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Controlling Aeration with Ammonium Sensors

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The City of Peoria's Beardsley Water Reclamation Facility had a problem. The original ammonium sensors installed with their aeration upgrade weren't working and would have to be sent back to Europe for repair. Also, running the aeration system using only a DO setpoint was using an excessive amount of power to maintain the system Nitrogen requirements. An upgrade of the facility was in the planning stages including adding an additional clarifier and filter to ensure water quality standards. Instead, staff decided to give another instrument manufacturer a try, replacing the original ammonium sensor with the Hach NH4Dsc ammonium probe. The NH4Dsc proved to be reliable, and became the first problem resolved at the Beardsley Plant.

With the sensor performing correctly, staff were able to begin automating the aeration system. The system is designed to control the inlet guide vanes on the blowers to meet a target ammonia value which was user –entered. The sensor is installed in the aeration tank, about a quarter of the length of the tank.After profiling the tank it was determined that at this point in the flow, nitrification was mostly complete, which allow the staff to use a dynamic setpoint of 1.5mg/L NH4−N. The control algorithm used adjusts the blowers every 20 minutes, making the appropriate change to the inlet guide vanes to meet the ammonia setpoint. To ensure adequate mixing energy, 0.7mg/L of dissolved oxygen is used as the minimum operating condition, with a maximum of 2.4 mg/L.

Operating under these parameters, staff found another area of the system which could optimize their energy consumption: the sequence of the blowers. The aeration system has five blowers, two 150hp and three 250hp blowers, and under the original sequence during times of low ammonia concentration a 250hp blower would provide the air and sometimes two 250 hp blowers would be needed during high winter seasonal weekend flows. The staff reconfigured the sequence, beginning with a single 150hp blower, progressing to two 150hp, a 150hp and 250hp, and ending with both 250hp blowers during times of high ammonia concentration, leaving an additional 250 hp blower as a standby in cases of another blower failing.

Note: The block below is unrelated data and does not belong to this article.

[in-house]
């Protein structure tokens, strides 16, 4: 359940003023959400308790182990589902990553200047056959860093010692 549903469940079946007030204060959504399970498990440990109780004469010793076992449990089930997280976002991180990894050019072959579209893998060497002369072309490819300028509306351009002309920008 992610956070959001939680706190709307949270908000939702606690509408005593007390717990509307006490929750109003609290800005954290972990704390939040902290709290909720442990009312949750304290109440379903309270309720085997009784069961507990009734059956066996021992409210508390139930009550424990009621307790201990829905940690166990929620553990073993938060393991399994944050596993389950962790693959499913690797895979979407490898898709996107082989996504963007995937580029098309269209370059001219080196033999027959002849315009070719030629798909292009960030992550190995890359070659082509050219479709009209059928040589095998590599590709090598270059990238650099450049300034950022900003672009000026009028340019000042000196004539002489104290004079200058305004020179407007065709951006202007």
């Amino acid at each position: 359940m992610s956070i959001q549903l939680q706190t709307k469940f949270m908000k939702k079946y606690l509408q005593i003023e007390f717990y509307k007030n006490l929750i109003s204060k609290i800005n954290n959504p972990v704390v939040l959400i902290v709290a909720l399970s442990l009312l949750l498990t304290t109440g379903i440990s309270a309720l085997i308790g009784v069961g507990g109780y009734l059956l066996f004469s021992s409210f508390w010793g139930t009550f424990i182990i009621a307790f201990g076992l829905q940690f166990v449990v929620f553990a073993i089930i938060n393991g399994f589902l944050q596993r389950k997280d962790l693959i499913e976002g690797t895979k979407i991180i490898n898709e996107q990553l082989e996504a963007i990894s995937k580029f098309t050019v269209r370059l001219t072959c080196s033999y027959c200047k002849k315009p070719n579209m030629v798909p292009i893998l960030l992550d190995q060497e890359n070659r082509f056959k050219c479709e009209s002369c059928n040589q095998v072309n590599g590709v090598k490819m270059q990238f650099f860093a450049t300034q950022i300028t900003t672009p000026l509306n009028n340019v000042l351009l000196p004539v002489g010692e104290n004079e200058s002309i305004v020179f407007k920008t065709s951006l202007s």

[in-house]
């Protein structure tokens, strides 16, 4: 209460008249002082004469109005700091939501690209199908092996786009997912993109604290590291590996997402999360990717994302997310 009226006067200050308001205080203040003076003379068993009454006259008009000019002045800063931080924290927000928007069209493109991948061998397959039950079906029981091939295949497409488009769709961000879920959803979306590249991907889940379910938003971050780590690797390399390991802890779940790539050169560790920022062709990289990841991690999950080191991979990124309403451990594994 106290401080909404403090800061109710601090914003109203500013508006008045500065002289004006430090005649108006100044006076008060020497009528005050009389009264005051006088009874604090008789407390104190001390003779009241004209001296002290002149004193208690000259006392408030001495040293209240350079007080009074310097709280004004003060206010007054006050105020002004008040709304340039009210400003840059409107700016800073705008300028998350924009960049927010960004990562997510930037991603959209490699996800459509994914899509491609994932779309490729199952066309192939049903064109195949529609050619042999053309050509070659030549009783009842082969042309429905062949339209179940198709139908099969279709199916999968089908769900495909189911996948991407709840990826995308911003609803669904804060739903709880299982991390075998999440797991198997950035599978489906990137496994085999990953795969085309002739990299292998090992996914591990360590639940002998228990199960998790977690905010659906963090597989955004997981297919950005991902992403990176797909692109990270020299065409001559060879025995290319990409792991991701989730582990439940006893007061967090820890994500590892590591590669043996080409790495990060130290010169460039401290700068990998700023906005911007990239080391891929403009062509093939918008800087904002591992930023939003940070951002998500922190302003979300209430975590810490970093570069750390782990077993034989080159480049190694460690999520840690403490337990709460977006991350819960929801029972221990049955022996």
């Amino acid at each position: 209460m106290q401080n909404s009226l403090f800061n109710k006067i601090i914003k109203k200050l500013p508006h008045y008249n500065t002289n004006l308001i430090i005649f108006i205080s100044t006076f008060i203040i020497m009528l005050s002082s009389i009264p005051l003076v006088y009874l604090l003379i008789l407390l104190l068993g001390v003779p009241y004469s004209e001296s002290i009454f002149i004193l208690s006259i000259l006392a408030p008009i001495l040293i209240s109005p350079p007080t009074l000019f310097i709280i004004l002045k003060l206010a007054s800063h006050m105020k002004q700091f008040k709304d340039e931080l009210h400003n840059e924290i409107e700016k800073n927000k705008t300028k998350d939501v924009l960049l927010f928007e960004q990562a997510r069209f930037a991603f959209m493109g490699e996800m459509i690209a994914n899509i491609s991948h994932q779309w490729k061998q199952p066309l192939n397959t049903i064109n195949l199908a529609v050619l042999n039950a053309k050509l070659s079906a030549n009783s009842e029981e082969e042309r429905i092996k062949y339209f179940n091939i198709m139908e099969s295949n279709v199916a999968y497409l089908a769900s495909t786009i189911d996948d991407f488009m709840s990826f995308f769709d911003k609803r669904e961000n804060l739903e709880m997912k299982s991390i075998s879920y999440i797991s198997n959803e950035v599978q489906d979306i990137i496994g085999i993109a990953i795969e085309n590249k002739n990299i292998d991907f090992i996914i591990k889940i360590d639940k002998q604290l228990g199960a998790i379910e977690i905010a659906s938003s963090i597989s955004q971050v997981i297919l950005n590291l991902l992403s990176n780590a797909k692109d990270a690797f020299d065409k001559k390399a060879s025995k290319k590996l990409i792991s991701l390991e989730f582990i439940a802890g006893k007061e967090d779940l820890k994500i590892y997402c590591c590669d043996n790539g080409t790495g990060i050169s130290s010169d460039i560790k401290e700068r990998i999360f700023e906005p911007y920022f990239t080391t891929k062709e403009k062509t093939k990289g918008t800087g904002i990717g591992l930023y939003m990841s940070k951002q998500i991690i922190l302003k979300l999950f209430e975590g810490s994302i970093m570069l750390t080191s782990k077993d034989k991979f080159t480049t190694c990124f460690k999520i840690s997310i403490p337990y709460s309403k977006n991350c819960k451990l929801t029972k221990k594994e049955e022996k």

With these improvements made to the aeration control system, the effects were easy to identify. First was the energy consumption: before the changes between 9,500 and 12,000 kwh/day were consumed; after the changes, between 8,000 and 9,000 kwh/day were consumed for an average savings of approximately 21%. Over the course of a year, this equates to a savings of 90,000. The cost of the sensors was 21,000, which equates to a return on investment of about three months.

After operating the system automatically for some time, another improvement became “clear” — settleability improved and the clarifier effluent remained below 2.0 NTU. Due to the improvement in sludge quality, optimizing of the filter system and continuous measurement of the turbidity of the clarifier weir overflow and combined influent turbidity entering the filters it was clear that the 3,000,000 clarifier and filter upgrade became unnecessary. Recognizing these conditions, the project became an improvement project instead of an upgrade; including several turbidity, TSS, and chlorine analyzers and other control system improvements which continue to improve and optimize plant operations enabling effective lab, and maintenance projects to be proactive instead of reactive maintenance.

Recognizing the value of these improvements, the Arizona Water Association honored the Beardsley plant with the “Large Treatment Plant of the Year” award at the annual conference, and city managers asked staff to implement the same optimization system at the city's Butler Water Reclamation Facility.
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Document Type: Research Article

Publication date: 2011-01-01

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